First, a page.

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1.1. This Guide is heavily weighted toward litigation and arbitration, but the Introduction defines the other types of international peaceful means of dispute settlement because students may run across them in their reading. But litigation is the only peaceful means of dispute settlement that regularly publishes its results. Arbitral awards that come from an intergovernmental organization’s dispute settlement body such as the World Trade Organization (WTO) may be published. But not every intergovernmental organization’s dispute settlement body does so and the awards of ad hoc arbitration tribunals are generally confidential. Chapter VI of the UN Charter lists the following methods of peaceful settlement of disputes: negotiation, enquiry, mediation, conciliation, arbitration, judicial settlement, resort to regional agencies or arrangements, or other peaceful means 1.2. Litigation and arbitration are both considered to be judicial as opposed to political means of settlement because their results are both legally binding. The terms of arbitration are agreed on in advance either through an ad hoc agreement or a treaty. The former is called a compromis and the latter a compromissory clause. In both cases the parties agree to the jurisdiction of the arbitrators, the method of selecting the arbitrators, a definition of the dispute, the procedure to be followed, and sometimes the applicable law. Litigation results in opinions that are usually published; arbitration results in awards that are 1.3. Conciliation differs from arbitration in one very important respect: the result of the former is not lally binding and thus has no influence on any further litigation of the dispute. “. .a diplomatic method of third-party peaceful settlement. , whereby a dispute is referred by the parties, with their consent, to a permanent or ad hoc commission, .whose task is impartially to examine the dispute and to prepare a report with the suggestion of a concrete proposal.” 1.4. Mediation is clearly a political method of settlement. In mediation a third-party, acceptable to both parties to the dispute, effects communication between the parties and participates actively in the process of negotiation by offering proposals for settlement. 1.5. Similar to mediation is good offices, which is not mentioned in the UN Charter. Good offices is recognized by the Hague Convention for the Pacific Settlement of International 1 BOLESLAW A. BOCZEK, INTERNATIONAL LAW: A DICTIONARY 356 (Scarecrow Press, Dictionaries of International Law, No. 2, Disputes of 1899 (187 CTS 410). It is like mediation except that the third-party does not participate actively in the negotiations. S/he merely effects communication between the parties saving them the difficulties of personal contact. And the parties have no prior 1.6. Enquiry is also called inquiry or fact-finding, which is a good description of what it is. It may be used as an independent procedure or as a preliminary part of other methods of peaceful dispute settlement. It can and, in a few cases, it has led to settlements by exposing the truth of a situation to the parties involved. 1.7. Negotiation “. .is a diplomatic procedure whereby representatives of states engage in discussing matters. .etween them.to clarify and reconcile their divergent positions and 2.1.1. Project on International Courts and Tribunals, This is another subscription database that can only be accessed from a UC computer or through UC’s virtual personal network (sslvpn). It has four parts: 1) International Yearbooks and Periodicals; 2) US Law Digests; 3) International Tribunals/Judicial decisions; 4) Other Significant Works Related to Foreign and International Law. The International/Judicial decisions include a couple of series of arbitral awards. 2.1.3. International Court of Justice (ICJ), The International Court of Justice is the judicial arm of the United Nations. It has jurisdiction over disputes between states members of the UN that consent to its jurisdiction. Although only states can bring contentious claims, international organizations may be admitted before the Court. It has an excellent web site (www.icj-cij.org (last visited June 29, 2006)) that contains all of its published documents including: This page includes links to the Charter of the United Nations, the Statute of the Court, Rules of Court, Practice Directions, and Other Texts. This page includes links to pending cases, a list of all cases, contentious cases, and advisory 2.1.4. International Tribunal for the Law of the Sea (ITLOS),(last Parties to the UN Convention on the Law of the Sea may use any of four options to resolve disputes: ITLOS, the ICJ, arbitration according to Annex VII to UNCLOS, or “a special arbitral tribunal constituted in accordance with Annex VIII to the Convention.”st visited 1/25/2011) ITLOS was established in 1996 under Part XV of the Convention. The URL listed above will get you to all the sections of the website. The following are the most important parts of it: Includes the convention, statutes, procedures, and resolutions Includes documents associated with each case including institution of proceedings, statement received after the expiry of the time limit, request for provisional measures, written proceedings, oral proceedings, further information submitted by the International Seabed Authority, order, judgment, press releases, & photographs. Deals with jurisdiction and access to the Tribunal 2.2.1. The Court of Justice of the European Union This is the judicial arm of the EU. It adjudicates disputes that arise under any of the EU treaties. This includes cases from the national courts of the member states, cases involving the limits of the powers of the organs of the EU, requests for preliminary rulings (advisory opinions) from other organs of the EU, cases involving the legality of international agreements under the EU Treaties, and cases involving the staff of the EU. At the heart of the Court’s jurisdiction is judicial review of EU treaties, legislation, and administrative acts and review of member states’ adherence to their rules. The Court has 27 Judges and 8 Advocates General. The Judges are appointed for renewable terms of six years and elect the President of the Court from among their number. “The Court of Justice may sit as a full Court, in a Grand Chamber (13 Judges) or in chambers of three or five Judges.” (last visited 2/3/2011)) The Court of Justice has a lower court, the General Court, which has its own judges and its own areas of jurisdiction. The two courts interact as needed. A decision may be appealed from the General Court to the Court of Justice and it may affirm, overturn, or remand that decision back to the General Court. The two Courts may have separate cases that have the same parties and depend on the same facts, but deal with different legal issues. The Court of Justice may refer a case that was originally, but mistakenly, brought to it to the 2.2.1.1.1. The Court has an excellent website(last visited 1/27/ 2011)), which contains the following: 2.2.1.1.2. Search for a Case,(last visited Scroll down for the most recent opinions of the European Court and the General Court. 2.2.1.1.5.2. Digest of the Case-Law1/27/2011) 2.2.1.1.5.3. Alphabetical Table of Subject Matter 2.2.1.1.5.4. Annotation of Judgments1/27/2011) 2.2.1.1.5.5. EUR-Lexlast visited1/27/2011) The Official Journal of the EU is the source of most documents in EUR-Lex, which contains legislation, international agreements, preparatory acts and parliamentary questions as well as the judgments of the European Court of Justice and of the Court of First Instance, the opinions of the Advocates-General, the Commission documents, the collection of consolidated legislative texts and the texts of the Treaties of the European Communities and later the European Union. EUR-Lex’s “. .includes some 467000 references in several languages,[and] 2815000 texts in total.” st visited 2/3/2001) The oldest documents go back to the founding of the European Coal and Steel Community in 1951. 2.2.1.3. Court of Justice of the European Communities, Reports of Cases before the Court (1983-98). Location: LAW Stacks KJE924.5 .R47. 2.2.1.4. L. Neville Brown & Tom Kennedy, The Court of Justice of the European Communities (5th ed., 2000). Location: LAW Stacks KJE5461 .B76 2000. This is an excellent, comprehensive description of all aspects of the Court’s organization 2.2.2. European Free Trade Association Court,(last visited The EFTA performs a function similar to that of the EU for the states that were left out of the EU: Iceland, Norway, Lichtenstein, and Switzerland. Its Court performs functions similar to that of the ECJ. It began its work, which is the interpretation and application of the European Economic Area Agreement, in 1994. The horizontal bar just below the banner lists the major divisions of their website: Court, Cases, News, Contact and Links. The section on the Court includes an introduction, ESA/Court Agreement, members – staff, procedures, and publications. The ESA is the European Surveillance Authority. It appears to be something like a department of justice. It appears to act in some ways as an administrative agency that can issue decisions and guidelines, make recommendations, and encourage cooperation and the sharing of information. Cases is a list of all the cases including both pending and decided of the Court. Each entry for decided cases includes the judgment of the There are a number of courts of regional organizations in Africa, but only the African Court of Justice has built up a significant jurisprudence. The first of the two items listed below is a guide to all of the international courts in African; the second is for 2.3.1. African International Courts & Tribunals,(last visited This organization is part of the Project on International Courts & Tribunals discussed at the very This court is the judicial arm of the African Union. It has both contentious and advisory jurisdiction over the interpretation and application of the Constitutive Act of the Union; issues of international law; disputes that arise under treaties and subsidiary legal instruments adopted under the Unions auspices; disputes that concern any of the Union’s organs; disputes that arise under any other agreements that States Parties may conclude among themselves or with the Union and which confer jurisdiction on the Court; any breach of an obligation owed to a State Party or to the Union; disputes concerning the nature or extent of the reparation to be made for the breach of an obligation. Cases can be submitted by “(a) States Parties to this Protocol; (b) The Assembly, the Parliament and other organs of the Union authorised by the Assembly; (c) The Commission or a member of staff of the Commission in a dispute between them within the limits and under the conditions laid down in the Staff Rules and Regulations of the Union; (d) Third Parties under conditions to be determined by the Assembly and with the consent of the State Party concerned.” (Art. 18, Protocol Of The Court Of Justice Of The African Union, The OAS has no court of general jurisdiction. Members of the OAS are obligated to use pacific means of settlement first, submission of a dispute to the ICJ, and finally submission to the UN Security Council. Any peaceful method of dispute settlement on which the parties agree may be used regardless of the priorities of the Organization. OAS dispute settlement is governed by the American Treaty on Pacific Settlement "Pact Of Bogotá" April 30, 1948 (last visited 1/24/2011)). It recognizes the following means of settlement: good offices; mediation; investigation; conciliation; and judicial procedure including arbitration. All states parties to this treaty accept the compulsory jurisdiction of the ICJ. It is in force for 15 out of 35 states. The OAS has also formalized cooperation among its members through treaties that cover areas such as criminal law, evidence, sentences, extradition, economic development, and 2.4.2. The Court of Justice of the Andean Community (Tribunal de Justicia de la Comunidad 2.4.3. Central American Court of Justice (CACJ), Corte Centroamericana de Justicia (CCJ), This Court is an organ of the Central American Integration System (SICA) Arbitral tribunals are created by agreements called compromis, which clarify the identity of the parties, the jurisdiction of the tribunal over both persons and subject matter, the method of selecting the tribunal, the parties’ commitment to carry out in good faith the decision of the arbitrator. This section has two lists. The first contains the sources of the major codes of the rules of arbitration. The second contains the major organizations that effect arbitration that has included environmental topics in the past. 3.1.1. Hague Convention for the Pacific Settlement of International Disputes 1899 (adopted 29 July 1899, entered into force 4 September 1900) (1898–99) 187 CTS 3.1.2. Hague Convention for the Pacific Settlement of International Disputes 1907 (adopted 18 October 1907, entered into force 26 January 1910) (1907) 205 CTS 3.1.3. Statute of the International Court of Justice (adopted 26 June 1945, entered into 3.1.4. Statute of the Permanent Court of International Justice (adopted 16 December 1920, entered into force 20 August 1921) 6 LNTS 389. 3.1.5. UN ILC ‘Draft Convention on Arbitral Procedure’ (1 June–14 August 1953) GAOR 8th 3.1.6. UN ILC ‘Model Rules of Arbitral Procedure’ (28 April–4 July 1958) GAOR 13th 3.1.7. Convention on the Recognition and Enforcement of Foreign Arbitral Awards - the 3.2. Organizations that provide a framework for arbitration The PCA was established by the Convention for the Pacific Settlement of International Disputes in 1899. It describes itself not as a court per se, but as a “permanent framework for arbitral tribunals constituted to resolve specific 1/28/2011)) “[It] has a three-part organizational structure consisting of an Administrative Council that oversees its policies and budgets, a panel of independent potential arbitrators known as the Members of the Court, and its Secretariat, known as the International Bureau, headed by the Secretary-General.” addition to arbitration, the PCA also supports conciliation and fact-finding. It accepts claims from states, private parties, state entities, and intergovernmental organizations. Under the UNCITRAL Arbitration Rules the PCA’s Secretary-General designates the appointing authority when a party for arbitration requests it. The PCA has recently expanded its ability to arbitrate environmental cases. It has adopted two new sets of rules on environmental arbitration and conciliation and has created an environmental section that has a list of arbitrators with a specialization in international environmental law and a list of environmental scientists who can act as expert witnesses. 3.2.1.3. Treaties & Agreements referring to the PCA, 3.2.1.5. Environmental Dispute Resolution, 3.2.1.6. Optional Rules for Arbitration of Disputes Relating to Natural Resources and/or 3.2.1.7. Optional Rules for Conciliation of Disputes Relating to Natural Resources 3.2.2. International Centre for Settlement of Investment Disputes, (ICSID), This organization was created in 1966 under the International Convention for the Settlement of Investment Disputes (ICSID Convention). It is affiliated with the International Bank for Reconstruction and Development (IBRD), which is a major division of the World Bank Group. Like the PCA above, it is also a “permanent framework for arbitral tribunals.” It has an Administrative Council that governs the organization and is made up of one representative of each party to the ICSID Convention. The President of the World Bank is the ex officio Chair of the Council. The Centre also has a Secretariat to manage its continuing affairs. The Centre also has Panels of Arbitrators and Conciliators. The arbitration and conciliation is not carried out by the Centre itself; the arbitral tribunals and conciliation commissions are ad hoc. Parties must be a state that is a party to the ICSID Convention and an investor whose country is also a party to the Convention. Although awards are only published with the consent of both parties, the Secretary-General must “publish information about the existence and progress of pending cases. . Since 2006 the Centre is under an obligation to publish excerpts of the legal reasoning of each award.” (Christoph Schreuer, International Centre for Settlement of Investment Disputes, in Max Plank Encyclopedia of Public International Law (2010), at ¶51) 3.2.2.2. ICSID Convention, Regulations & Rules, 3.2.2.5. Search Online Decisions & Awards, 3.2.3. World Trade Organization (WTO)(last visited 1/27/2011) The WTO was created in 1995 to provide a forum for the negotiation of agreements to regulate trade, to resolve disputes among members, and to impose sanctions. Its highest authority is the Ministerial Conference, which must meet at least once every two years. The Ministerial Conference can make decisions on any topic that the WTO may address. Below it is the General Council, which “acts on behalf of the Ministerial Conference on all WTO affairs.” It meets as itself, as the Dispute Settlement Body, and as the Trade Policy Review Body “to oversee procedures for settling disputes between members and to analyse members’ trade policies.” (last visited 1/27/2011) provides direct access to existing (last visited 1/27/2011) provides access to all other types of documents, and the GATT archive at Stanford (last visited 1/27/2011). It is separate from the main WTO website This page is long and contains the following links: 1) Introduction to dispute settlement in the WTO 2) The Legal Basis, including the rules and procedures for settling disputes 3) The Dispute Settlement Body 4) The Appellate Body 5)The Disputes, which includes links to a search utility and lists by date, agreement, country, status, short title, and 3.1.1.1.1. World Trade Review. (2002- ).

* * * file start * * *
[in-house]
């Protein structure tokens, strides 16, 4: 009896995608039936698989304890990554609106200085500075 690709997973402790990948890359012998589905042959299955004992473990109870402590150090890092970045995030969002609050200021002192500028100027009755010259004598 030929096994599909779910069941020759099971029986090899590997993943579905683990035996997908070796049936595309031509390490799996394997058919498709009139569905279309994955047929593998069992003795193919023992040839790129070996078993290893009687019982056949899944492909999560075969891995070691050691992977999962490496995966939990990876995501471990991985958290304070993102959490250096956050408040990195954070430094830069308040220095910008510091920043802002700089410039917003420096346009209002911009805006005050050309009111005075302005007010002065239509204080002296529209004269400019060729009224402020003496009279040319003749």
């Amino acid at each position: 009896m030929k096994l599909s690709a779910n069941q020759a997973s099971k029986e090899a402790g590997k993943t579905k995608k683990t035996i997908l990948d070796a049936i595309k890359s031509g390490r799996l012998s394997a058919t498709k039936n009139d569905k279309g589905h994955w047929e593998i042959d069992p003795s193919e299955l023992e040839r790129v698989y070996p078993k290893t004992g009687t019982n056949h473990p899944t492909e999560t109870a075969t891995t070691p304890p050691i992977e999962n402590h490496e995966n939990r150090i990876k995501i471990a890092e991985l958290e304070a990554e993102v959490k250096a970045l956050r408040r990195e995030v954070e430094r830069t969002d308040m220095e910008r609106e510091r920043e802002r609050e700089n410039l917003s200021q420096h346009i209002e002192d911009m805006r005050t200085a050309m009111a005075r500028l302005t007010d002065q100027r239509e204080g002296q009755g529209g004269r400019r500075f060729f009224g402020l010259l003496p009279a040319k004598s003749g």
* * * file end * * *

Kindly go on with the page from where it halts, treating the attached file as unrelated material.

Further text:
3.2.3.2.1. To locate WTO documents at UC do an author search in UCLID on World Trade Organization. Although we have only a handful of them, they are well selected. Among them are the following: 3.2.3.2.1.1. World Trade Organization. A Handbook on the WTO Dispute Settlement System. (2004). Law K4610.W67 2004 3.2.3.2.1.2. World Trade Organization Dispute Settlement Decisions: Bernan’s Annotated Reporter. (1998- ). Law K4600.W67 3.2.3.2.1.3. Peirre Pescatore, et al. Handbook of WTO/GATT Dispute Settlement (Martinus Nijhoff 2009) Law K4602.2 1991b These are sources that give news and reprint primary documents from a variety of sources. 4.1. BNA International Environment Reporter(last visited This is a subscription database that can only be accessed from a UC computer or through UC’s virtual personal network (sslvpn). It includes news, treaties, opinions, other primary sources, and analysis for IGOs, NGOs, governments, and private organizations on a list of topics too long to reproduce here. It has special sections on hot topics, latest developments, recent topics, countries, world regions, and international organizations. It is updated continually and the International Environment Daily has ceased publication. It’s an excellent place to look for a topic for a paper or to begin your reading for a paper. It should be used to locate sources, but should only be cited if the original source cannot be located. 4.2. International Law Reports (1919 – ). Location: Law Intern’l JX68.A5; The Editorial Note says that the ILR “…endeavour[s] to provide within a single series of volumes comprehensive access in English to judicial materials bearing on public international law.” It tries to publish “…the available decisions of every international tribunal and.all national jurisdictions which have some bearing on international law…,” including a significant number of decisions on environmental topics. In the early years it published only a summary of the facts and the holding of each case. Now it publishes whole judgments except parts that have nothing to do with public international law. At the end of each case is a citation to the original source of the text of the judgment. This is an authoritative source and may be cited. 4.3. American Society of International Law, International Legal Materials (1962 – ). Location: This series reprints selected judicial, legislative, and administrative materials of all types of both international and municipal bodies. It is available on Lexis in full text. This is an authoritative source and may be cited. 4.4. Bimal N. Patel, The World Court Reference Guide: Judgments, Advisory Opinions and Orders of the Permanent Court of International Justice and the International Court of Justice (1922-2000) (2002). This one volume is a guide to 79 cases and advisory opinions of the PCIJ and 98 cases and 23 advisory opinions of the ICJ. Although most of the cases have final judgments, a few are still not complete. It gives a long list of types of information in each entry, e.g., title, citation, claim, grounds for jurisdiction, list of rules involved, dates of oral argument, and judgment. 5.1. Association for International Arbitration,(last visited Feb. The “Resources” section of this website has subdivisions on journals (full-text), service providers, and conventions & 5.2. International Bar Association, Arbitration Projects, 5.3. American Arbitration Association,(last visited Feb. 14, 2011) There are few resources on this site, but it is an important organization and it has an International Centre for Dispute 5.4. International Council for Commercial Arbitration, This site has a highly developed section of links that has subdivisions on treaties and conventions on arbitration, related treaties, conventions and principles, national arbitration laws, international and regional arbitral and adr institutions, national arbitral and adr institutions, young arbitration practitioners, other organizations, and arbitration resources

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DIÁRIO DA REPÚBLICA — I SÉRIE-A Por parte de Portugal, o Acordo foi aprovado pelositado o seu instrumento de adesão em 30 de SetembroDecreto n.o 10/90, publicado no Diário da República, de 2004, conforme o Aviso n.o 205/2004, publicado no1.a série, n.o 82, de 7 de Abril de 1990. Diário da República, 1.a série-A, n.o 297, de 21 de Dezem-Nos termos do artigo X do Acordo, este